Friday 22 November 2019

The final countdown is on: What we know so far about Budget 2019

Independent.ie keeps you up-to-date with the latest from Budget 2019

The final countdown is on: What we know so far about Budget 2019
The final countdown is on: What we know so far about Budget 2019
Finance Minister Paschal Donohoe. Photo: Gareth Chaney, Collins
Independent.ie Newsdesk

Independent.ie Newsdesk

Budget 2019 is finally here - but what does it mean for your back pocket?

The talks on the Budget went down to the wire last night after the Independent Alliance members of Government arrived in Paschal Donohoe's office with fresh demands. So here's what we know so far:

USC/income tax

*Rate band for 2pc USC to be widened by €500 while 4.75pc rate to be reduced to 4.5pc. 

*The threshold for the 40pc higher income tax rate has been raised by €750 to €35,300. 

*There will also be an increase to the earned income tax credit for the self-employed.

Old reliables

*Excise duty on cigarettes will increase by 50c. The tax on gambling is also set to be doubled to 2pc.

Carbon tax

*As an alternative to the carbon tax hike, Mr Donohoe will announce a 1pc "surcharge" on the cost of registering diesel cars from January 1. This is expected to yield €25m next year.

Housing

*4pc annual CGT relief for landlords who provide long-term tenancies.

*100pc Mortgage Interest Relief on rental income

*Help-to-Buy scheme for first-time buyers to be retained

*A 'granny flat grant' is to be introduced to allow larger homes to be turned into rental apartments.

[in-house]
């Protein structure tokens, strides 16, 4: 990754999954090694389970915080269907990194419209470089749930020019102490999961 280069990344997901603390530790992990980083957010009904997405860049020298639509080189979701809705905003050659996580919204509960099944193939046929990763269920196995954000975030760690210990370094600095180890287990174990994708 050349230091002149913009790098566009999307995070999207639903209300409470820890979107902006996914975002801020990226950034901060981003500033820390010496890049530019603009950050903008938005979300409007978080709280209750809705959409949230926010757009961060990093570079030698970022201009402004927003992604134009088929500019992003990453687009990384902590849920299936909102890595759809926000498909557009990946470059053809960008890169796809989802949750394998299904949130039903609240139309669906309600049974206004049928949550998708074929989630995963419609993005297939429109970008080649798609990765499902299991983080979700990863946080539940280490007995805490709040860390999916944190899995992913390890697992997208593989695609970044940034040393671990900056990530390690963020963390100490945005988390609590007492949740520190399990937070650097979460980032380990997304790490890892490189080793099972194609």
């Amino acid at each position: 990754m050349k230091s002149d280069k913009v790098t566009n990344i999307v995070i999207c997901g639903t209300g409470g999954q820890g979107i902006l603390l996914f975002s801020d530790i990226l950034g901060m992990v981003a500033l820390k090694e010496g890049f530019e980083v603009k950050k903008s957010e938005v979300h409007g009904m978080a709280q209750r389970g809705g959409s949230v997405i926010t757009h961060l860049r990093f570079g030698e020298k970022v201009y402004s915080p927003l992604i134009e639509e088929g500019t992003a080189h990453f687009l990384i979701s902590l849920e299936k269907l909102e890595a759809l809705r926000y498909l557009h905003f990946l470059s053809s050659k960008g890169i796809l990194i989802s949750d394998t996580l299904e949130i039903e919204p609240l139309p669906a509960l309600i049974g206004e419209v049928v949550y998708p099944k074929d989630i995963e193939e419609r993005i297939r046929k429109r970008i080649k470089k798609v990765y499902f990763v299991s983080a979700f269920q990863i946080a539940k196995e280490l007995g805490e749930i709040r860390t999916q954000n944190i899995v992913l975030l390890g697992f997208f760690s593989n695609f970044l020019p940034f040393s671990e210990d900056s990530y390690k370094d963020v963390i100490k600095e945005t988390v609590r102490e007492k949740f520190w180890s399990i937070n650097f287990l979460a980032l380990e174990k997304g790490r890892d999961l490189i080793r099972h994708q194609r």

*Some €300m is also set to be allocated for a new Affording Housing Scheme.

Pensions and Welfare

*€5 hike to old age pension from March.

*Christmas Bonus to be fully restored to 100pc.

*Fuel allowance will be extended by a week

*€5 hikes to all social welfare payments.

*Increase to Qualified Child Allowance, up €2.20 per week with an extra €3 for children over 12

*Self-employed to get dole entitlements

*Two weeks' extra parental leave next year

*Back to school allowance up by €25

*More generous assessment levels for working family payment and One-Parent Family payment

Health

*Overhaul of Fair Deal for farmers and small business owners.

*Prescription charges reduced by 50c for older people to €1.50 per item.

*Cap on family's monthly Drugs Payment Scheme bill to be reduced by €10 to €124.

*Allocation for the National Treatment Purchase Fund to rise from €55m to €75m in bid to cut waiting lists.

*Partial restoration of cuts in the fees paid to GPs for services to medical card holders.

Carer's allowance

*Home carer's tax credit is expected to go up by €300.

DIRT

*DIRT- the tax on savings - is to decrease from 37pc to 35pc.

Special VAT for hotels and restaurants

*The special 9pc VAT rate for hotels and restaurants is to be hiked to 13.5pc. Indications prior to today suggested that this would be the case if carbon tax hikes were more limited. It seems Mr Donohoe has little choice but to raise the 9pc VAT rate back to 13.5pc in one swoop.

Other

*Garda overtime is expected to be cut but funds will be allocated to recruit more gardai.

*Minimum wage to be increased 25 cents to €9.80

*Subsidy to schools for each child in attendance to be increased

*The Government are expected to hike education levy paid by businesses.

*Newspapers to retain 9pc VAT rate and €5m extra for RTE

*Extra €150m for road repairs

 

Rainy Day Fund

*Some €500m is expected to be put into a 'Rainy Day Fund'. However, Taoiseach Leo Varadkar said it could be raided in the event of a "chaotic Brexit".

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